July 9, 2019 | Rucho v Common Cause: Supreme Court Rules Courts Can’t Solve Partisan Gerrymandering
|The 10th Amendment, written into the Constitution with the other amendments of the Bill of Rights, can at first blush appear to add something fundamental, namely, that any power a state has not given up through some textual provision in the Constitution, that state retains. However, this is not quite the sweeping restraint on federal power that many today desire it to be.Indeed, during the ratification process, James Madison himself referred to this amendment as “superfluous” and “unnecessary.” In other words, this amendment added nothing that was not already in place through the rest of the Constitution. It simply made a provision out of an already extant principle. This idea was all but codified in the Supreme Court’s decision in United States v. Darby Lumber Co. (1941), where the Court echoed this sentiment and declared the 10th Amendment, “but a truism.”|
To be sure, there were those in Congress that wanted to make the 10th Amendment more than a gratuitous assurance to the states that the rest of the Constitution would be adhered to. The 10th Amendment, as it was written, states as follows: “The powers not delegated to the United States by the Constitution, nor prohibited by it to the states, are reserved to the states respectively, or to the people.” However, during the original debates on this amendment, there were those that wanted to add the word “expressly.” According to this approach, the amendment would have read, “The powers not expressly delegated to the United States…” This would indeed have rendered the 10th Amendment something incredibly significant. This would have prevented any implied powers of the federal government as the Court may infer from applying to the states. The federal government would then be powerless to act on and against the states unless that power stemmed from an express provision of the Constitution. This suggestion, however, only garnered support from one fifth of the members of Congress present at the time it was up for a vote.
|United States v. Darby Lumber Co. (1941)|
|Modern Scope||Important Cases|
|The 10th Amendment, as mentioned, is generally considered to be nothing more than a stamp of approval on the system of government set up by the other provisions of the Constitution. However, it does stand for one particular principle: that the federal government, while it may preempt state action or encourage and incentivize state action, can’t force a state to use its own resources to comply with a federal regulation, statute, or program.The quintessential modern cases that illustrate this idea are New York v. United States (1992) and Printz v. United States (1997). In New York, the Court reviewed a Congressional program that used several different approaches to realize the goal of New York State complying with federal standards for radioactive waste. The Court held that certain pieces of that program, such as the federal monetary incentives for compliance, were constitutional. However, another piece, forcing N.Y. to take N.J.’s radioactive waste if certain deadlines were not met, was unconstitutional. This was so drastic a step that it was essentially the federal government compelling a state to comply with a federal mandate.|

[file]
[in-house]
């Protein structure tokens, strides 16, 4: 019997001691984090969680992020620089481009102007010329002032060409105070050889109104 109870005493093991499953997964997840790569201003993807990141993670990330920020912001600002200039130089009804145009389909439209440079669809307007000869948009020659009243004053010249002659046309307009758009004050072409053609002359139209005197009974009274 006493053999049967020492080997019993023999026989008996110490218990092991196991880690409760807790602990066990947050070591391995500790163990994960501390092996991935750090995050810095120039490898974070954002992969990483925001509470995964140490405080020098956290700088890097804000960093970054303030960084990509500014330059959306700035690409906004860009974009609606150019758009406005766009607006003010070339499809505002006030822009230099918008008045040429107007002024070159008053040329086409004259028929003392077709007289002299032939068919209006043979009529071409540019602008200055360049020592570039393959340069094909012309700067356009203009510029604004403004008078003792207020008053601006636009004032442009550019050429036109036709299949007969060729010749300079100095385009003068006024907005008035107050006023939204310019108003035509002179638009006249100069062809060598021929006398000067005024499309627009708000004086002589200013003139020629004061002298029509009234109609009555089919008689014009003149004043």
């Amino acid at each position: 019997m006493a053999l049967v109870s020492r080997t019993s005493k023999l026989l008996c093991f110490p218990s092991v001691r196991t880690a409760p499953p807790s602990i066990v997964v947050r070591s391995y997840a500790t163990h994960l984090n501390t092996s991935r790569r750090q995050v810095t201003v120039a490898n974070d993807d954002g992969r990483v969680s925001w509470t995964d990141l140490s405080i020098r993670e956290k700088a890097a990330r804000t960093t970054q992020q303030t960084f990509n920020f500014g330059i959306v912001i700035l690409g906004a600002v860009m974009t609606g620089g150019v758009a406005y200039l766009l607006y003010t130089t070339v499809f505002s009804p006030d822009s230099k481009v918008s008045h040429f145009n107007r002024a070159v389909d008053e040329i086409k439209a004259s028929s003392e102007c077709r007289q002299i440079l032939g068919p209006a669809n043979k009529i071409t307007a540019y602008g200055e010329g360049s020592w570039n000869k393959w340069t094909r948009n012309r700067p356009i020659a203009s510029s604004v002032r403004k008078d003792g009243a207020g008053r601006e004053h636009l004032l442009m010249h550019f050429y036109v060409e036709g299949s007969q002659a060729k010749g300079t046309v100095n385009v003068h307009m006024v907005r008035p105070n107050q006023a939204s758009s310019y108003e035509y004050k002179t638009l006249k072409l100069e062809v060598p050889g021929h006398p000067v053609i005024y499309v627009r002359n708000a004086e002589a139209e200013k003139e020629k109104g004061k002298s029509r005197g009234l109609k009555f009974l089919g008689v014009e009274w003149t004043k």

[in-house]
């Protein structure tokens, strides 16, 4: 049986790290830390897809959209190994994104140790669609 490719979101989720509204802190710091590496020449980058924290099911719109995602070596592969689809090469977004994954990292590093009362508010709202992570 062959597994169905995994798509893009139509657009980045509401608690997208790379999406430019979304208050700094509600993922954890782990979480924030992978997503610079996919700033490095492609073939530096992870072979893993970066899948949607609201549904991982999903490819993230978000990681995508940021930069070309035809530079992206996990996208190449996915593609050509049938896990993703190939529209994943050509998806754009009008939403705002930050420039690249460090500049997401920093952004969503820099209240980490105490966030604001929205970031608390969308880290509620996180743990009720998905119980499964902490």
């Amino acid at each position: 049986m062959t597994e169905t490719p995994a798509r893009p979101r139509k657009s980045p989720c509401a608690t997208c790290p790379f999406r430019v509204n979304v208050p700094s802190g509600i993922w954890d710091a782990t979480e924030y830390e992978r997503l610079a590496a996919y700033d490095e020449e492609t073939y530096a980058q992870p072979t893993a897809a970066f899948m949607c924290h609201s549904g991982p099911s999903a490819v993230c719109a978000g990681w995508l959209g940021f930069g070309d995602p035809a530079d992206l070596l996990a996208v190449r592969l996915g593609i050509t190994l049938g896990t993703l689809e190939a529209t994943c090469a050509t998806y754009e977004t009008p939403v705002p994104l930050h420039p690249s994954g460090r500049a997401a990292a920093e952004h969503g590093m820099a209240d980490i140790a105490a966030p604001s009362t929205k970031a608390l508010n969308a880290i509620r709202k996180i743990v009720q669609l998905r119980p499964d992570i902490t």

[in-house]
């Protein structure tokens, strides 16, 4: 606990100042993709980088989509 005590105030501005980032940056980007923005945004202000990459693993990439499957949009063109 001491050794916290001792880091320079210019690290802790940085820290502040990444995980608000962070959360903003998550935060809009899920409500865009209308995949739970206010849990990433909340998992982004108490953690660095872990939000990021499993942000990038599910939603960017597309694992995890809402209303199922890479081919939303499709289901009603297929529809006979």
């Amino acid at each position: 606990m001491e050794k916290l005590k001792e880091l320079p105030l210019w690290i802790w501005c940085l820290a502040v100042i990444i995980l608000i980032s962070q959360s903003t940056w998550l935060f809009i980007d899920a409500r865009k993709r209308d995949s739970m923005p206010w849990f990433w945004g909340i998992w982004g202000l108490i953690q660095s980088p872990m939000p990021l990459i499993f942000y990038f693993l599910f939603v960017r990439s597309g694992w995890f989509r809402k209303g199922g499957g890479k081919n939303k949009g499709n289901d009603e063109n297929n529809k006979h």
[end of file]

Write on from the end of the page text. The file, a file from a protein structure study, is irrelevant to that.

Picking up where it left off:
Similarly, in Printz, a federal program was put into place requiring certain background checks before guns could be purchased. But the federal government, instead of placing the responsibility and expense of this program with itself, mandated states to do the background checks. This was challenged in court, and like in New York, it was held unconstitutional.
|Steward Machine Co. v. Davis (1937)|
New York v. United States (1992)
Printz v. United States (1997)
Reno v. Condon (2000)
Bond v. United States (2014)
|The Treaty Exception||Important Cases|
|Though it is only applicable under a narrow set of circumstances, an exception does exist to the 10th Amendment’s restriction on the federal government’s ability to compel a state to act in compliance with a federal act. In 1918, a treaty was signed with Great Britain, the Migratory Bird Treaty Act, to cooperatively protect certain endangered migratory bird species. However, this treaty did not simply place responsibility for compliance with the new regulations on the federal government, it forced states to act as well.The treaty, then, was challenged in Missouri v. Holland (1920). But here, the Court held that such compulsion was constitutional. As explicitly stated in the text of the 10th Amendment, what is reserved to the states are “powers not delegated to the United States by the Constitution.” However, states had delegated the treaty-making power to the federal government. The Supremacy Clause in Article IV of the Constitution, states as follows: “all treaties made, or which shall be made, under the authority of the United States, shall be the supreme law of the land.”|
The Court interpreted this to mean that at the ratification of the original Constitution in 1789, the states had not only given up their right to make international treaties, but states had given away their rights to object to being compelled to act in compliance with a treaty. Therefore, when the 10th Amendment was ratified, it did not apply to federal acts made pursuant to a treaty.
|Missouri v. Holland (1920)|